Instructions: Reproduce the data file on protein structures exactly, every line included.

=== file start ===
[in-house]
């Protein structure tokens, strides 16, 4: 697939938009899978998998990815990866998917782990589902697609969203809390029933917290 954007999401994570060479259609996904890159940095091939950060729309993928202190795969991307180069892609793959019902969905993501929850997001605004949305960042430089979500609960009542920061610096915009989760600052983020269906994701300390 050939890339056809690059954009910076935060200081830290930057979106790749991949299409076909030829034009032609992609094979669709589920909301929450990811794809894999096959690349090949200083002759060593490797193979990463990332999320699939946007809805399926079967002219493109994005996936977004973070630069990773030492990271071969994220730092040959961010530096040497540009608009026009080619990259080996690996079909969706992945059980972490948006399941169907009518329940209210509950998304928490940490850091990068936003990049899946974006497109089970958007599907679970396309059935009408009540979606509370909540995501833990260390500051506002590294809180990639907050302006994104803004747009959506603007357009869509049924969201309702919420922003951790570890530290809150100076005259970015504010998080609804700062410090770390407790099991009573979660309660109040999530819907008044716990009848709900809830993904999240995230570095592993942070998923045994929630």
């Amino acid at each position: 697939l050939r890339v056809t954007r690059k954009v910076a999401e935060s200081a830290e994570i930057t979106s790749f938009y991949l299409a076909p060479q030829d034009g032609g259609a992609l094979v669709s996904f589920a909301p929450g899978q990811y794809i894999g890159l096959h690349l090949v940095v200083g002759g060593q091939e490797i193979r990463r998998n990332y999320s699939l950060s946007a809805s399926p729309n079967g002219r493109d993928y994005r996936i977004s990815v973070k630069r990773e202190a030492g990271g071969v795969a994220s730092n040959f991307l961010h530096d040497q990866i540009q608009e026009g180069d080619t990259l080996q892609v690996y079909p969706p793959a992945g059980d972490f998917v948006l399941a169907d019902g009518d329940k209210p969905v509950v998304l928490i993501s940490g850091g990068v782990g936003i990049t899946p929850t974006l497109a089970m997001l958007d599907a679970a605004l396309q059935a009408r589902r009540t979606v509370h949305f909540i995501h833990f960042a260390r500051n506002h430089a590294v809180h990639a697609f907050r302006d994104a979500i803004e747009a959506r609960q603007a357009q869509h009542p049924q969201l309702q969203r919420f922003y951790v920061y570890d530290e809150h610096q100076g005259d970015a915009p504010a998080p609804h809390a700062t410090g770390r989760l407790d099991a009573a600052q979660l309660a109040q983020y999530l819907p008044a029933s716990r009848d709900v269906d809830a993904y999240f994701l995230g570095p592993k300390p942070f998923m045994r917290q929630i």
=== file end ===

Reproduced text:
[in-house]
């Protein structure tokens, strides 16, 4: 697939938009899978998998990815990866998917782990589902697609969203809390029933917290 954007999401994570060479259609996904890159940095091939950060729309993928202190795969991307180069892609793959019902969905993501929850997001605004949305960042430089979500609960009542920061610096915009989760600052983020269906994701300390 050939890339056809690059954009910076935060200081830290930057979106790749991949299409076909030829034009032609992609094979669709589920909301929450990811794809894999096959690349090949200083002759060593490797193979990463990332999320699939946007809805399926079967002219493109994005996936977004973070630069990773030492990271071969994220730092040959961010530096040497540009608009026009080619990259080996690996079909969706992945059980972490948006399941169907009518329940209210509950998304928490940490850091990068936003990049899946974006497109089970958007599907679970396309059935009408009540979606509370909540995501833990260390500051506002590294809180990639907050302006994104803004747009959506603007357009869509049924969201309702919420922003951790570890530290809150100076005259970015504010998080609804700062410090770390407790099991009573979660309660109040999530819907008044716990009848709900809830993904999240995230570095592993942070998923045994929630």
């Amino acid at each position: 697939l050939r890339v056809t954007r690059k954009v910076a999401e935060s200081a830290e994570i930057t979106s790749f938009y991949l299409a076909p060479q030829d034009g032609g259609a992609l094979v669709s996904f589920a909301p929450g899978q990811y794809i894999g890159l096959h690349l090949v940095v200083g002759g060593q091939e490797i193979r990463r998998n990332y999320s699939l950060s946007a809805s399926p729309n079967g002219r493109d993928y994005r996936i977004s990815v973070k630069r990773e202190a030492g990271g071969v795969a994220s730092n040959f991307l961010h530096d040497q990866i540009q608009e026009g180069d080619t990259l080996q892609v690996y079909p969706p793959a992945g059980d972490f998917v948006l399941a169907d019902g009518d329940k209210p969905v509950v998304l928490i993501s940490g850091g990068v782990g936003i990049t899946p929850t974006l497109a089970m997001l958007d599907a679970a605004l396309q059935a009408r589902r009540t979606v509370h949305f909540i995501h833990f960042a260390r500051n506002h430089a590294v809180h990639a697609f907050r302006d994104a979500i803004e747009a959506r609960q603007a357009q869509h009542p049924q969201l309702q969203r919420f922003y951790v920061y570890d530290e809150h610096q100076g005259d970015a915009p504010a998080p609804h809390a700062t410090g770390r989760l407790d099991a009573a600052q979660l309660a109040q983020y999530l819907p008044a029933s716990r009848d709900v269906d809830a993904y999240f994701l995230g570095p592993k300390p942070f998923m045994r917290q929630i």